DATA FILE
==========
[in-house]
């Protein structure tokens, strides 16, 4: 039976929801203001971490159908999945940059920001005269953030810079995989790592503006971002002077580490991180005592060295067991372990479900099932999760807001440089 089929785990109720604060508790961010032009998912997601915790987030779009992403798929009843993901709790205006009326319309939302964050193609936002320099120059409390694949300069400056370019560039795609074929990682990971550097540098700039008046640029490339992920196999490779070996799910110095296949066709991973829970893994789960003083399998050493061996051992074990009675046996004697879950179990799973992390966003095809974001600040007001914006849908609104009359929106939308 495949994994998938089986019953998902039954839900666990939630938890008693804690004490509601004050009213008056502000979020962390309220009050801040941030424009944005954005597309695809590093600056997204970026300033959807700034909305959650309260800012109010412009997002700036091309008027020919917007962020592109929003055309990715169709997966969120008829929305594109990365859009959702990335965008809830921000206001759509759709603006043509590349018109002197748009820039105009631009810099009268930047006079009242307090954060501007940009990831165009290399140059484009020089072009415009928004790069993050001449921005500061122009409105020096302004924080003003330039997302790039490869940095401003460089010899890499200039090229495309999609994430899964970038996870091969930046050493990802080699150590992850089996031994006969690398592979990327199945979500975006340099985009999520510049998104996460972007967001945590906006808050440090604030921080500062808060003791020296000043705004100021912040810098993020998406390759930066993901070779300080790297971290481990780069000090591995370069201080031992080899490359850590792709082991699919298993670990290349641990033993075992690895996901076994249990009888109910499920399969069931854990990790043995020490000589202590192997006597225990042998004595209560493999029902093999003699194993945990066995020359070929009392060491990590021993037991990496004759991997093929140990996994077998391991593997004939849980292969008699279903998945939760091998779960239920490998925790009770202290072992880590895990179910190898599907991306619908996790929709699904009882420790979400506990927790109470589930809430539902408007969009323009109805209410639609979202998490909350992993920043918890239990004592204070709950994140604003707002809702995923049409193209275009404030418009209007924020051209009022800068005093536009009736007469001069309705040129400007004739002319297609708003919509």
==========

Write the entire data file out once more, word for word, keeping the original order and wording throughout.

[in-house]
């Protein structure tokens, strides 16, 4: 039976929801203001971490159908999945940059920001005269953030810079995989790592503006971002002077580490991180005592060295067991372990479900099932999760807001440089 089929785990109720604060508790961010032009998912997601915790987030779009992403798929009843993901709790205006009326319309939302964050193609936002320099120059409390694949300069400056370019560039795609074929990682990971550097540098700039008046640029490339992920196999490779070996799910110095296949066709991973829970893994789960003083399998050493061996051992074990009675046996004697879950179990799973992390966003095809974001600040007001914006849908609104009359929106939308 495949994994998938089986019953998902039954839900666990939630938890008693804690004490509601004050009213008056502000979020962390309220009050801040941030424009944005954005597309695809590093600056997204970026300033959807700034909305959650309260800012109010412009997002700036091309008027020919917007962020592109929003055309990715169709997966969120008829929305594109990365859009959702990335965008809830921000206001759509759709603006043509590349018109002197748009820039105009631009810099009268930047006079009242307090954060501007940009990831165009290399140059484009020089072009415009928004790069993050001449921005500061122009409105020096302004924080003003330039997302790039490869940095401003460089010899890499200039090229495309999609994430899964970038996870091969930046050493990802080699150590992850089996031994006969690398592979990327199945979500975006340099985009999520510049998104996460972007967001945590906006808050440090604030921080500062808060003791020296000043705004100021912040810098993020998406390759930066993901070779300080790297971290481990780069000090591995370069201080031992080899490359850590792709082991699919298993670990290349641990033993075992690895996901076994249990009888109910499920399969069931854990990790043995020490000589202590192997006597225990042998004595209560493999029902093999003699194993945990066995020359070929009392060491990590021993037991990496004759991997093929140990996994077998391991593997004939849980292969008699279903998945939760091998779960239920490998925790009770202290072992880590895990179910190898599907991306619908996790929709699904009882420790979400506990927790109470589930809430539902408007969009323009109805209410639609979202998490909350992993920043918890239990004592204070709950994140604003707002809702995923049409193209275009404030418009209007924020051209009022800068005093536009009736007469001069309705040129400007004739002319297609708003919509």